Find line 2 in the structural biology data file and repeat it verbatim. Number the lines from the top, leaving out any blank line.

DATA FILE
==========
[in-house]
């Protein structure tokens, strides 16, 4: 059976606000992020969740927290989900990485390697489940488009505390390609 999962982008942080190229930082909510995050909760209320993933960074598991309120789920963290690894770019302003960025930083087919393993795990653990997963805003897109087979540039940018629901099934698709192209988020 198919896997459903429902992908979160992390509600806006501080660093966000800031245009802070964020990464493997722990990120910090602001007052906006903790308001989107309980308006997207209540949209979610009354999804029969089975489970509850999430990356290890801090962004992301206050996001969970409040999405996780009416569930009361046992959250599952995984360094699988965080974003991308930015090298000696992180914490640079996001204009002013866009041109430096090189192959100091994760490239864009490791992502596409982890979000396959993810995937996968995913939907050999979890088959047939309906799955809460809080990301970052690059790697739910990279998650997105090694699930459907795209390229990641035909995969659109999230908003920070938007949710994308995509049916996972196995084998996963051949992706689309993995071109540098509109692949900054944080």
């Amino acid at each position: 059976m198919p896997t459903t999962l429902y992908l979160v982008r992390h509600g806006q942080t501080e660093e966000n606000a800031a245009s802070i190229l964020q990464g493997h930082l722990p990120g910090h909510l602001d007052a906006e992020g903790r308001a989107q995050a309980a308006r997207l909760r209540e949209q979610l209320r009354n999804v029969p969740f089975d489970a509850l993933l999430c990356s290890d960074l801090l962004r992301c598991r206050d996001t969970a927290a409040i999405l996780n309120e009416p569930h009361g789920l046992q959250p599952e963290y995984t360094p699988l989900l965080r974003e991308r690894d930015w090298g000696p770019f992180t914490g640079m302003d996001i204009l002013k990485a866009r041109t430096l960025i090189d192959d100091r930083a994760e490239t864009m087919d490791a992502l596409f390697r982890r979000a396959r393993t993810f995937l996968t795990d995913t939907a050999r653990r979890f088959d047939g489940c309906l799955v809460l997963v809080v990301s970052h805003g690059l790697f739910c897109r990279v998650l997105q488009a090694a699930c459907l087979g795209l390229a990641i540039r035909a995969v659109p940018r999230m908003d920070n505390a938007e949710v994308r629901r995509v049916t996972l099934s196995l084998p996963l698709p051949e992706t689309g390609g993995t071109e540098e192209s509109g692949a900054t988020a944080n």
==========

């Protein structure tokens, strides 16, 4: 059976606000992020969740927290989900990485390697489940488009505390390609 999962982008942080190229930082909510995050909760209320993933960074598991309120789920963290690894770019302003960025930083087919393993795990653990997963805003897109087979540039940018629901099934698709192209988020 198919896997459903429902992908979160992390509600806006501080660093966000800031245009802070964020990464493997722990990120910090602001007052906006903790308001989107309980308006997207209540949209979610009354999804029969089975489970509850999430990356290890801090962004992301206050996001969970409040999405996780009416569930009361046992959250599952995984360094699988965080974003991308930015090298000696992180914490640079996001204009002013866009041109430096090189192959100091994760490239864009490791992502596409982890979000396959993810995937996968995913939907050999979890088959047939309906799955809460809080990301970052690059790697739910990279998650997105090694699930459907795209390229990641035909995969659109999230908003920070938007949710994308995509049916996972196995084998996963051949992706689309993995071109540098509109692949900054944080």